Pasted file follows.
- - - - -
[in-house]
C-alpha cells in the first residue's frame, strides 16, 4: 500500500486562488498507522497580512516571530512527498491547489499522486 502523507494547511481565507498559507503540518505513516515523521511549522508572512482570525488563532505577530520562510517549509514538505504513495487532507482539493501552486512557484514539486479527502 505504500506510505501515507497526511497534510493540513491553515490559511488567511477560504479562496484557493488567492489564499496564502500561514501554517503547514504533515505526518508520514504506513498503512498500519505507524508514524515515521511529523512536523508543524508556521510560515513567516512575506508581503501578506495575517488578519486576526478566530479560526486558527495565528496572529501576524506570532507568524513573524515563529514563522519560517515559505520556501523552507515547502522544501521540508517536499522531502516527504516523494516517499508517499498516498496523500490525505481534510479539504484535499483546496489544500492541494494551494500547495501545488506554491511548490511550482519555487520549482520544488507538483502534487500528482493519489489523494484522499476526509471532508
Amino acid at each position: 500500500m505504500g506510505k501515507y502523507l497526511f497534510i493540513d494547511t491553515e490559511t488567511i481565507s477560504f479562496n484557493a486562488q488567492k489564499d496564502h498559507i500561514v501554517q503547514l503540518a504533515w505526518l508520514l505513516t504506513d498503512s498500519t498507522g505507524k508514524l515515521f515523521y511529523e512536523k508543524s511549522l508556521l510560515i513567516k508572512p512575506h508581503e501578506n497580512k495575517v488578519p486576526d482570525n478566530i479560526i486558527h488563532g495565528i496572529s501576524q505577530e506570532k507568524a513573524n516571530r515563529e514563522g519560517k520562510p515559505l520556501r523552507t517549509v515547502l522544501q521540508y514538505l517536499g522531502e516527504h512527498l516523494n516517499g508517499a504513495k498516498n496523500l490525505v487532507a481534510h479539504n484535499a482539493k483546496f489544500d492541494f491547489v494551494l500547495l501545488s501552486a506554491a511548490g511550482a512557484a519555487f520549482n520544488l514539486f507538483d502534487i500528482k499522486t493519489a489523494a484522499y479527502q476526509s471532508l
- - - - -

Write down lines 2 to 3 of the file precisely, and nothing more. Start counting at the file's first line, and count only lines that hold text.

C-alpha cells in the first residue's frame, strides 16, 4: 500500500486562488498507522497580512516571530512527498491547489499522486 502523507494547511481565507498559507503540518505513516515523521511549522508572512482570525488563532505577530520562510517549509514538505504513495487532507482539493501552486512557484514539486479527502 505504500506510505501515507497526511497534510493540513491553515490559511488567511477560504479562496484557493488567492489564499496564502500561514501554517503547514504533515505526518508520514504506513498503512498500519505507524508514524515515521511529523512536523508543524508556521510560515513567516512575506508581503501578506495575517488578519486576526478566530479560526486558527495565528496572529501576524506570532507568524513573524515563529514563522519560517515559505520556501523552507515547502522544501521540508517536499522531502516527504516523494516517499508517499498516498496523500490525505481534510479539504484535499483546496489544500492541494494551494500547495501545488506554491511548490511550482519555487520549482520544488507538483502534487500528482493519489489523494484522499476526509471532508
Amino acid at each position: 500500500m505504500g506510505k501515507y502523507l497526511f497534510i493540513d494547511t491553515e490559511t488567511i481565507s477560504f479562496n484557493a486562488q488567492k489564499d496564502h498559507i500561514v501554517q503547514l503540518a504533515w505526518l508520514l505513516t504506513d498503512s498500519t498507522g505507524k508514524l515515521f515523521y511529523e512536523k508543524s511549522l508556521l510560515i513567516k508572512p512575506h508581503e501578506n497580512k495575517v488578519p486576526d482570525n478566530i479560526i486558527h488563532g495565528i496572529s501576524q505577530e506570532k507568524a513573524n516571530r515563529e514563522g519560517k520562510p515559505l520556501r523552507t517549509v515547502l522544501q521540508y514538505l517536499g522531502e516527504h512527498l516523494n516517499g508517499a504513495k498516498n496523500l490525505v487532507a481534510h479539504n484535499a482539493k483546496f489544500d492541494f491547489v494551494l500547495l501545488s501552486a506554491a511548490g511550482a512557484a519555487f520549482n520544488l514539486f507538483d502534487i500528482k499522486t493519489a489523494a484522499y479527502q476526509s471532508l